Breath Tests

There are a series of breath tests doctors use to diagnose a variety of gastrointestinal conditions. These breath tests include:

  • Bacterial Overgrowth Breath Test
  • Fructose Breath Test
  • H. Pylori Breath Test
  • Lactose Breath Test

Bacterial Overgrowth Breath Test

The bacterial overgrowth breath test is used to determine if a large amount of bacteria are growing in the small intestines. When this occurs, it impacts the body’s ability to absorb nutrients.

Preparing for the Bacterial Overgrowth Breath Test

  • Limit the amount of slowly digesting foods, like beans, bran, pasta, high fiber breads or other high fiber cereals the day before testing.
  • You should fast for 12 hours before the test, with only water to drink.
  • Do not smoke, sleep, or exercise vigorously for at least 30 minutes before, or at any time during the testing.
  • Do not brush your teeth, gargle with mouthwash, chew gum or eat any mints the morning of the test.
  • Discontinue any probiotics two weeks prior to testing.
  • If you have been on antibiotic therapy in the 48 hours before the test, you will need to reschedule.
  • You may have water prior to test. Once the test has begun, you cannot eat or drink anything by mouth.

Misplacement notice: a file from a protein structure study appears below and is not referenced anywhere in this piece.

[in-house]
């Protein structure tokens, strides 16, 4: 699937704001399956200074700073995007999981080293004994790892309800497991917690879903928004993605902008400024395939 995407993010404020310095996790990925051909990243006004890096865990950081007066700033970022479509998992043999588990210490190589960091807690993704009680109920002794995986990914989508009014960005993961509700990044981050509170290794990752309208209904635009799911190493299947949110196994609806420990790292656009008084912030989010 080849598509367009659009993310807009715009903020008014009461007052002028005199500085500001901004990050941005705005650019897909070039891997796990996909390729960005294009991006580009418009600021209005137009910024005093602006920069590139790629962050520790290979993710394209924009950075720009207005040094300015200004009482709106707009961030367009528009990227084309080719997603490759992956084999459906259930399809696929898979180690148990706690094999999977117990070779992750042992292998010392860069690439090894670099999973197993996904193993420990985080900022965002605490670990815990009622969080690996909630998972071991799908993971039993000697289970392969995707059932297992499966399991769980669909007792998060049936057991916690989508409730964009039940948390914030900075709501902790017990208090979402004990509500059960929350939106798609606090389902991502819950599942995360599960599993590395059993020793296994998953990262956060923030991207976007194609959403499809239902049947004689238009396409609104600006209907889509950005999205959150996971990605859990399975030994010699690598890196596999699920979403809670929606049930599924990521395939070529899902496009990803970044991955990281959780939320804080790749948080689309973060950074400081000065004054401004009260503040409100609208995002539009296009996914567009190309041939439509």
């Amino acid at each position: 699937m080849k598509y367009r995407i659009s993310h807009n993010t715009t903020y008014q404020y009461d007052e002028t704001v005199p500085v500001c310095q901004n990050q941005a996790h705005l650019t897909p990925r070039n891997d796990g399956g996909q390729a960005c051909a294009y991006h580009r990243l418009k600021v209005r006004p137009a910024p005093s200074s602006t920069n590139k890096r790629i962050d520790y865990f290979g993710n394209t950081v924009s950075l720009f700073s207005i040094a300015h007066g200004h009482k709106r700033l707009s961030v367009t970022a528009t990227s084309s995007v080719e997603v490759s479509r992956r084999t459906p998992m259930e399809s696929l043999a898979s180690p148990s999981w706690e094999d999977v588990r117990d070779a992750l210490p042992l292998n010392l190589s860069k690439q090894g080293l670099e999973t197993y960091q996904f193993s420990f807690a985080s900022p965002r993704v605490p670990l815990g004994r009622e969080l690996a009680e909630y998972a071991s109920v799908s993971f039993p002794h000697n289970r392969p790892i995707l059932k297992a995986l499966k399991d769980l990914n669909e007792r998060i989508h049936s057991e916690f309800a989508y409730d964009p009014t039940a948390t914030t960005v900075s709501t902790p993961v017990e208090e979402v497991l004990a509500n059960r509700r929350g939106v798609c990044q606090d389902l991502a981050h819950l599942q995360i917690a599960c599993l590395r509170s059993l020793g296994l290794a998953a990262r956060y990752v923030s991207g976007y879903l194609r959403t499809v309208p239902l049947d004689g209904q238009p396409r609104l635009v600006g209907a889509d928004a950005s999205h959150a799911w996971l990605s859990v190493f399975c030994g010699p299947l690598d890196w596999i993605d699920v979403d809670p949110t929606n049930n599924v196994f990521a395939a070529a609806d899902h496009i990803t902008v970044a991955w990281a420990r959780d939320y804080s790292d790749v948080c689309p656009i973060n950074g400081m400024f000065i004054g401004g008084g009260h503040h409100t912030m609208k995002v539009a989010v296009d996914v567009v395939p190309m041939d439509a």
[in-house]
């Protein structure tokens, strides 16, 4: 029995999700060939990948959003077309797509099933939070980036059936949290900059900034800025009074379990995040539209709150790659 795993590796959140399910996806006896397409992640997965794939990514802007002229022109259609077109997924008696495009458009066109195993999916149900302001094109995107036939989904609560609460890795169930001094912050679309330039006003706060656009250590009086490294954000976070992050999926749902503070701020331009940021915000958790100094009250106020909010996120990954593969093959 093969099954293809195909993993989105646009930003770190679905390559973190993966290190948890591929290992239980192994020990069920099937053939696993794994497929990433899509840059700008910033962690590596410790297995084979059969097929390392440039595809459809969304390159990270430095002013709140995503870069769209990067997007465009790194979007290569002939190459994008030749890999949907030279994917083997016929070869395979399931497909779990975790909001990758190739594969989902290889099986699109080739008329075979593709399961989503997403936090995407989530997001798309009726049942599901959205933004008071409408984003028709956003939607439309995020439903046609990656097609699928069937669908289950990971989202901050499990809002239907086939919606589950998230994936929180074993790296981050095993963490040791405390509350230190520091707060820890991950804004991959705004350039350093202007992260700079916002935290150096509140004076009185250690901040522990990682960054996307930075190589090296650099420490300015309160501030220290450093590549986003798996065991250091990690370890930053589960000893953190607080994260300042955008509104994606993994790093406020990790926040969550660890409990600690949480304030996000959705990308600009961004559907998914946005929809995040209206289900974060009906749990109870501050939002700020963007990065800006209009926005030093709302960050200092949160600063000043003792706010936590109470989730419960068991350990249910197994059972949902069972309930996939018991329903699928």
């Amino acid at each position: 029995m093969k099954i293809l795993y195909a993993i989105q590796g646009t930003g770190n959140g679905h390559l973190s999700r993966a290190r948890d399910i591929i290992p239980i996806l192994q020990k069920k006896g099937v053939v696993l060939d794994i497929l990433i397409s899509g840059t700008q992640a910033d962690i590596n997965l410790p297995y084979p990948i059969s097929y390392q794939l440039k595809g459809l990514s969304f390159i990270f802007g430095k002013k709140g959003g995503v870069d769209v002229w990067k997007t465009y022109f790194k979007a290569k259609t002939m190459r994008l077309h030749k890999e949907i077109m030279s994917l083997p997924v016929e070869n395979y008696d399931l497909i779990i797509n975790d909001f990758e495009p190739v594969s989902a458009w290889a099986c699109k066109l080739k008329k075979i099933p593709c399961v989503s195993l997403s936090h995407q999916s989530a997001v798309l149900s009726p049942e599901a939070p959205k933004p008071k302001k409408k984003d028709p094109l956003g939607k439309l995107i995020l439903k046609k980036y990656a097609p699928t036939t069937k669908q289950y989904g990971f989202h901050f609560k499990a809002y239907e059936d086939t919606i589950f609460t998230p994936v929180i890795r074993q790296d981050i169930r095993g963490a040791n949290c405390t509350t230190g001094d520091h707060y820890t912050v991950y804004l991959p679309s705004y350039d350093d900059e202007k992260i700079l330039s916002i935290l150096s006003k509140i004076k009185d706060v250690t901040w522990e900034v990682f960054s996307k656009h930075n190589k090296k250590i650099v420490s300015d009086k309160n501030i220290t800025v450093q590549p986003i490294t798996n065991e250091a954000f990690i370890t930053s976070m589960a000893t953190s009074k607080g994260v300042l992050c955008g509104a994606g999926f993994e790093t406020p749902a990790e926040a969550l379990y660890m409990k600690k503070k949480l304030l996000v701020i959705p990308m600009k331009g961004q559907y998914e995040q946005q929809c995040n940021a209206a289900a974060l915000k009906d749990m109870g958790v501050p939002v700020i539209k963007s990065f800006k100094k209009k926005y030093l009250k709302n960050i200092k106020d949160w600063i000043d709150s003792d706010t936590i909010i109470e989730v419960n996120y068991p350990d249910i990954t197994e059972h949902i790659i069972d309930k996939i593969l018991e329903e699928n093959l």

What Happens During the Bacterial Overgrowth Breath Test?

You will be asked to breathe into a small machine. Then, you will drink a solution of lactulose. This solution may cause diarrhea or abdominal pain in some patients. After a period of 90 minutes, where you are allowed to leave the office, you will be asked to breathe again. You will then wait another 30 minutes and breathe once more.



Fructose Breath Test

The fructose breath test is used to evaluate the presence of fructose malabsorption, a condition that is a leading cause of bloating, cramping and diarrhea.

Preparing for a Fructose Breath Test

  • Do not eat any slowly digesting foods, like beans, bran, or other high fiber cereals the day before testing
  • You should fast for 12 hours before the test, with no food and only water to drink before testing
  • Do not smoke, sleep, or exercise vigorously for at least 30 minutes before, or at any time during the testing
  • Do not brush your teeth, chew gum or eat mints before the test
  • Hold off on taking any medications before the testing
  • If you have been on any recent antibiotic therapy and/or if you have had recent or current bouts of diarrhea please let your physician aware of such conditions, as they can affect the test.

What Happens During a Fructose Breath Test?

You will need to drink a 12-ounce can of Coca Cola three hours before going to your appointment. It has to be regular Coke, not diet, not caffeine-free and no Pepsi or generic brands. You will be asked to blow into an instrument, and your breath will be analyzed for hydrogen gas. Your breath test results will be obtained every 30 minutes for three hours.



H. Pylori Breath Test